Tuesday, May 22, 2007

Faneuil Hall Boston, the Cradle of Liberty.

May 25, 1742, the grasshopper weather vane was built by master craftsman Shem Drowne.
Faneuil Hall Boston, the Cradle of Liberty, has a greater historical interest than any other building in the United States, save Independence Hall in Philadelphia. It was built at the expense of Peter Faneuil, a wealthy merchant of French descent, and given by him to the town. The building was completed in September 1742, with the people voting that it be called 'Faneuil Hall'.
Faneuil Hall, near the waterfront and today's Government Center, in Boston, Massachusetts, has been a marketplace and a meeting hall since 1742. It was the site of several speeches by Samuel Adams, James Otis, and others encouraging independence from Great Britain, and is now part of Boston National Historical Park and a well known stop on the Freedom Trail.
In 1768, Thomas Drowne inserts the following note inside a copper container in the grasshopper's vest or stomach area: The headline reads "Food for the Grasshopper" and the note continues "Shem Drowne made it, May 25, 1742. To my brethren and fellow grasshoppers, Fell in ye year 1753 (1755) Nov. 13, early in ye morning by a great earthquake by my old Master above. Again, like to have met with Utter Ruin by Fire, by hopping Timely from my Public Station, came of the broken bones and much Bruised. Cured and Fixed. Old Master's son Thomas Drowne June 28, 1768, and Though I will promise to Discharge my office, yet I shall vary as ye wind."
During the American Revolutionary War, a challenge issued by Colonial soldiers was: "What sits atop Faneuil Hall?" If the swift reply were not, "Why, the grasshopper, of course", there would be trouble.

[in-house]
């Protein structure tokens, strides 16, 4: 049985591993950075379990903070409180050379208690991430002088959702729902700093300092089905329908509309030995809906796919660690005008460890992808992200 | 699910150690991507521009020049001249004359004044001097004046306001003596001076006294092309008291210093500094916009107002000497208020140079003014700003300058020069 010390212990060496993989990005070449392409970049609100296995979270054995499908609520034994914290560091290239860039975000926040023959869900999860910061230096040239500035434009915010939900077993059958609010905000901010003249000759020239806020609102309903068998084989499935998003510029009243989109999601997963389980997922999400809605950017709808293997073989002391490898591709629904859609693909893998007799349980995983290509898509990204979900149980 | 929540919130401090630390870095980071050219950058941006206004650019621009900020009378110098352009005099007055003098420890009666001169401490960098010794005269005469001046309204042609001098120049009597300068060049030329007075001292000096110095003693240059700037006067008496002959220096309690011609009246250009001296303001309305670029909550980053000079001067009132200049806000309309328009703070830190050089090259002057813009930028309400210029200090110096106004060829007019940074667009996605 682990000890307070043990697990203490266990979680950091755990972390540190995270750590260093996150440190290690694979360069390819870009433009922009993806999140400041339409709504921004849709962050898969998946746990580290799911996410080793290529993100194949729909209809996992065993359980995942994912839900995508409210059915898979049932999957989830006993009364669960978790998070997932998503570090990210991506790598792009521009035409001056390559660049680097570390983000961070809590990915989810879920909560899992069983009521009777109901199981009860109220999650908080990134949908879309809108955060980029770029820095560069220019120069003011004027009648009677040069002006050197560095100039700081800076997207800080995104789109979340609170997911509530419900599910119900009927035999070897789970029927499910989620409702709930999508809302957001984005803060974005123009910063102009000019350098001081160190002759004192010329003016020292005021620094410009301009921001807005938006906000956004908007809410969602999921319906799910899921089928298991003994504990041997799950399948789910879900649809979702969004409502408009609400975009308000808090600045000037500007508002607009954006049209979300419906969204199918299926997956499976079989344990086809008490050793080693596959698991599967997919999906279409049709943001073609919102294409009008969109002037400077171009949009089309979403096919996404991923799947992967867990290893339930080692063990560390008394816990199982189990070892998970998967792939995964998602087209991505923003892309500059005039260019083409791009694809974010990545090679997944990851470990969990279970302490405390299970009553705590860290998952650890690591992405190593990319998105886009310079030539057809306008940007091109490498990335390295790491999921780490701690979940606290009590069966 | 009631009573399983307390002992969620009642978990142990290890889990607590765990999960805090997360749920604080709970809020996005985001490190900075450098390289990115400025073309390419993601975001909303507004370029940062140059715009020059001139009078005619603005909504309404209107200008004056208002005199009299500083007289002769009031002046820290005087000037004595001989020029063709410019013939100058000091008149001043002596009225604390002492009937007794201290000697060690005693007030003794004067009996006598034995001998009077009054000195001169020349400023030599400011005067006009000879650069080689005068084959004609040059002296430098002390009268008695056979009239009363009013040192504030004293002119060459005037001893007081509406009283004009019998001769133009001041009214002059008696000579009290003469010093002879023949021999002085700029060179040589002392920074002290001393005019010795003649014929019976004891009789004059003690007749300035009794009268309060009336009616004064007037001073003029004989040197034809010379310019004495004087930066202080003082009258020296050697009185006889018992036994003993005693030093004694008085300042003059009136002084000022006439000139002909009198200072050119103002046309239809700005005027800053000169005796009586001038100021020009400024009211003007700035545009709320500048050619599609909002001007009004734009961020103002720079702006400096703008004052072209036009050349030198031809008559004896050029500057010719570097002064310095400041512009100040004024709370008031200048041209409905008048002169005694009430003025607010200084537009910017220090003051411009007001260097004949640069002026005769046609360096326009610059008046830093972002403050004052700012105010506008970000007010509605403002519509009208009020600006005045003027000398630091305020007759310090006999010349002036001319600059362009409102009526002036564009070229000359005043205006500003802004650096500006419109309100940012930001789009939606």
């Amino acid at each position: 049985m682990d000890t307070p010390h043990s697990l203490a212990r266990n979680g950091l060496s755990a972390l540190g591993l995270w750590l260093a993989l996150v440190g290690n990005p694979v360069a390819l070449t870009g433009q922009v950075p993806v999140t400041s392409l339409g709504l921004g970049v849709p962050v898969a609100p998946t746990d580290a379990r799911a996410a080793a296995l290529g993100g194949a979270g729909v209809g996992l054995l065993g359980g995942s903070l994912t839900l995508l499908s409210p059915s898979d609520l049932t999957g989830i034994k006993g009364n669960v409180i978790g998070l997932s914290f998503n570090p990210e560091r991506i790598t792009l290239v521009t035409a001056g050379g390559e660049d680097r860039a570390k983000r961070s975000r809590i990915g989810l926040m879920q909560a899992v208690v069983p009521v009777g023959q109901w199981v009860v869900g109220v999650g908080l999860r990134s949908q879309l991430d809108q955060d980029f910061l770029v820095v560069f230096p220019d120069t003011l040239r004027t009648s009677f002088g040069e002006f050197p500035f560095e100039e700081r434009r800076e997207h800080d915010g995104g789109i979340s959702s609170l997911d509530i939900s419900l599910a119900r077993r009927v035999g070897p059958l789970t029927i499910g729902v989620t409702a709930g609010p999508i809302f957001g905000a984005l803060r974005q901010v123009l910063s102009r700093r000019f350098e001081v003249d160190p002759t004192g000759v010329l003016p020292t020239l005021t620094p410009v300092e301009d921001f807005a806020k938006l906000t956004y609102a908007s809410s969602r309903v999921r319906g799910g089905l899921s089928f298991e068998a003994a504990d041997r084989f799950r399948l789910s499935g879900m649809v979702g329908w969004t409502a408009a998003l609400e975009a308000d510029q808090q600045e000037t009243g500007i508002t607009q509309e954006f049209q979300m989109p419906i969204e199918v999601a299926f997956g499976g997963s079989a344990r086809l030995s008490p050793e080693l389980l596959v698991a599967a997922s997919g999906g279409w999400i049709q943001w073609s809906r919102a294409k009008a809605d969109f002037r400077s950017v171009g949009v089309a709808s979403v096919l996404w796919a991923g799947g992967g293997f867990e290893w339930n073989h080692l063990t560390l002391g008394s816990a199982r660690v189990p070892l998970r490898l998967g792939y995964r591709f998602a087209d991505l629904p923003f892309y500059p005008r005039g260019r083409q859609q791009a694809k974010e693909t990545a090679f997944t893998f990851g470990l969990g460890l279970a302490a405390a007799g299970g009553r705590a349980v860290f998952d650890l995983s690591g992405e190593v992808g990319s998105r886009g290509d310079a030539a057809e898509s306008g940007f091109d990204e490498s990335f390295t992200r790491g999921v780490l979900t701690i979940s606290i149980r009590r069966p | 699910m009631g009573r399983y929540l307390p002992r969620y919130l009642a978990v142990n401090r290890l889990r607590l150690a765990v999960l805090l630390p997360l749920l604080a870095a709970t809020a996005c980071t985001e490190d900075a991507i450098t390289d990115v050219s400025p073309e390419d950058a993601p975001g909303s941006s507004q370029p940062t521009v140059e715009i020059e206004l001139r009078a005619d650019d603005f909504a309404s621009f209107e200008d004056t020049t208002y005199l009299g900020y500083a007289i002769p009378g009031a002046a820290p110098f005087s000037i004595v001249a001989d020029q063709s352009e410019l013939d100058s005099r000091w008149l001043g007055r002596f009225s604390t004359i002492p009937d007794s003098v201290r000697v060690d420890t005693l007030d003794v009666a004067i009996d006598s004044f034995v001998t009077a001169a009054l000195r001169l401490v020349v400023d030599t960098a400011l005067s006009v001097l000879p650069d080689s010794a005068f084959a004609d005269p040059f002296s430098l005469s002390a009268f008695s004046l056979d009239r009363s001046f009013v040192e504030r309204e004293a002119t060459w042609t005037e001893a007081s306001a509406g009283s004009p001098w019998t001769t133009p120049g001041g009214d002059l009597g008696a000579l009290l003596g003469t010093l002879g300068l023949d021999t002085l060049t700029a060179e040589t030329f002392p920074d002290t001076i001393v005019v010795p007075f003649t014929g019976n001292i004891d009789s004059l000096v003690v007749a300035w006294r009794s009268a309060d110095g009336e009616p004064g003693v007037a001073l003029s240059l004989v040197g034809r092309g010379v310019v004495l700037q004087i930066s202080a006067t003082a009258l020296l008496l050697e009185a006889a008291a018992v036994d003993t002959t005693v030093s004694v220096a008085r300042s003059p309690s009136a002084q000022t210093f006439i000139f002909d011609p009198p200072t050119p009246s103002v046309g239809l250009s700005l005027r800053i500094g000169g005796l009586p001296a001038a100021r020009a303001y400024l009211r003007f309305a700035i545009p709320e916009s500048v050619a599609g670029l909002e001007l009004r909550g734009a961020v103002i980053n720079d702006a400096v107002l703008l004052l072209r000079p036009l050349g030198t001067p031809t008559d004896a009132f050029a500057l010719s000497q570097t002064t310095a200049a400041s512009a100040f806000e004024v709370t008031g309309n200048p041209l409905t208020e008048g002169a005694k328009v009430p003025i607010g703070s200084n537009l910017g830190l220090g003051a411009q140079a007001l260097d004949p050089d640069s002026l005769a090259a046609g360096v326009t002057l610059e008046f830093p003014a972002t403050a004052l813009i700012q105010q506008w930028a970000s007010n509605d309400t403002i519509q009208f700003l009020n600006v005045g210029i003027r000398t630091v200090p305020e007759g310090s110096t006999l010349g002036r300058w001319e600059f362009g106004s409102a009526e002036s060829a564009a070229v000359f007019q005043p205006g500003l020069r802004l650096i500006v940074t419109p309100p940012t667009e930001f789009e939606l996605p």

Tuesday, May 08, 2007

Mayflower: A Story of Courage, Community, and War

Mayflower : A Story of Courage, Community, and War
I thought I knew about the voyage of the Mayflower, But when I started to explore what happened when an old leaky ship arrived off the coast of New England in the fall of 1620, I soon realized that I, along with most Americans, knew nothing at all about the real people with whom the story of our country begins.

The oft-told tale of how the Pilgrims and the Indians celebrated the First Thanksgiving does not do justice to the history of the Plymouth Colony. Instead of an inspiring tableau of tranquil cooperation, the Pilgrims’ first half-century in America was more of a passion play in which vibrant, tragic, self-serving and heroic figures struggled to preserve a precarious peace -- until that peace erupted into one of the deadliest wars ever fought on American soil. The English fatalities were catastrophic, but the rebelling Indians were virtually obliterated as a people. The promise of the First Thanksgiving had given way to the horror of total war.

A hundred years before the signing of the Declaration of Independence, this culminating event – King Philip’s War – brought into disturbing focus the issues of race, violence, religious identity, and economic opportunity that came to define America’s inexorable push west. But as the Pilgrims came to understand, war was not inevitable. It would be left to their children and grandchildren to discover the terrifying enormity of what is lost when two peoples give up on the difficult work of living together.

More than 375 years later, in a world that is growing more complicated and dangerous by the day, the story of the Mayflower still has much to teach us